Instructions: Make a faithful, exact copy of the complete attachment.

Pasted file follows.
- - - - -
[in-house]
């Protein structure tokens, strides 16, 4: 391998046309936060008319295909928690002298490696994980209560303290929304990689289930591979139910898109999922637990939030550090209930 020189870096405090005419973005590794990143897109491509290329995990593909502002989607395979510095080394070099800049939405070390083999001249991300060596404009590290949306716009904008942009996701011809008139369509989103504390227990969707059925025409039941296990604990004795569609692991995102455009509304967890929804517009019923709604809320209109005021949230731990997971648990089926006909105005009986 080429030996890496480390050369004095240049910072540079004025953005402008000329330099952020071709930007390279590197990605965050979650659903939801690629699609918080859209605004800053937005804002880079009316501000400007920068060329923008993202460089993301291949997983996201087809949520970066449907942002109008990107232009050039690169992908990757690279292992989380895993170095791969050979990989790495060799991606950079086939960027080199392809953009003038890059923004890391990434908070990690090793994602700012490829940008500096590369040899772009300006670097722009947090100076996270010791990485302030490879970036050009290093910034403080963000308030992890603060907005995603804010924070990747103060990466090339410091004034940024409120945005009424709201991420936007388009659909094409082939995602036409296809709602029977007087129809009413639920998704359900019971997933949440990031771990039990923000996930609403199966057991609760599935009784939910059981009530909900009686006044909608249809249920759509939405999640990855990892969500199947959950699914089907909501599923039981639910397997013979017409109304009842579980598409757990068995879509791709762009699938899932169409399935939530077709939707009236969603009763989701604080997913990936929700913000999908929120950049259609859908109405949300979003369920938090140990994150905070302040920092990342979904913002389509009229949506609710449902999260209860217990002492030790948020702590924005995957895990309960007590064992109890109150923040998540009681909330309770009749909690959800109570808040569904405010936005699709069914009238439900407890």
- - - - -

[in-house]
């Protein structure tokens, strides 16, 4: 391998046309936060008319295909928690002298490696994980209560303290929304990689289930591979139910898109999922637990939030550090209930 020189870096405090005419973005590794990143897109491509290329995990593909502002989607395979510095080394070099800049939405070390083999001249991300060596404009590290949306716009904008942009996701011809008139369509989103504390227990969707059925025409039941296990604990004795569609692991995102455009509304967890929804517009019923709604809320209109005021949230731990997971648990089926006909105005009986 080429030996890496480390050369004095240049910072540079004025953005402008000329330099952020071709930007390279590197990605965050979650659903939801690629699609918080859209605004800053937005804002880079009316501000400007920068060329923008993202460089993301291949997983996201087809949520970066449907942002109008990107232009050039690169992908990757690279292992989380895993170095791969050979990989790495060799991606950079086939960027080199392809953009003038890059923004890391990434908070990690090793994602700012490829940008500096590369040899772009300006670097722009947090100076996270010791990485302030490879970036050009290093910034403080963000308030992890603060907005995603804010924070990747103060990466090339410091004034940024409120945005009424709201991420936007388009659909094409082939995602036409296809709602029977007087129809009413639920998704359900019971997933949440990031771990039990923000996930609403199966057991609760599935009784939910059981009530909900009686006044909608249809249920759509939405999640990855990892969500199947959950699914089907909501599923039981639910397997013979017409109304009842579980598409757990068995879509791709762009699938899932169409399935939530077709939707009236969603009763989701604080997913990936929700913000999908929120950049259609859908109405949300979003369920938090140990994150905070302040920092990342979904913002389509009229949506609710449902999260209860217990002492030790948020702590924005995957895990309960007590064992109890109150923040998540009681909330309770009749909690959800109570808040569904405010936005699709069914009238439900407890």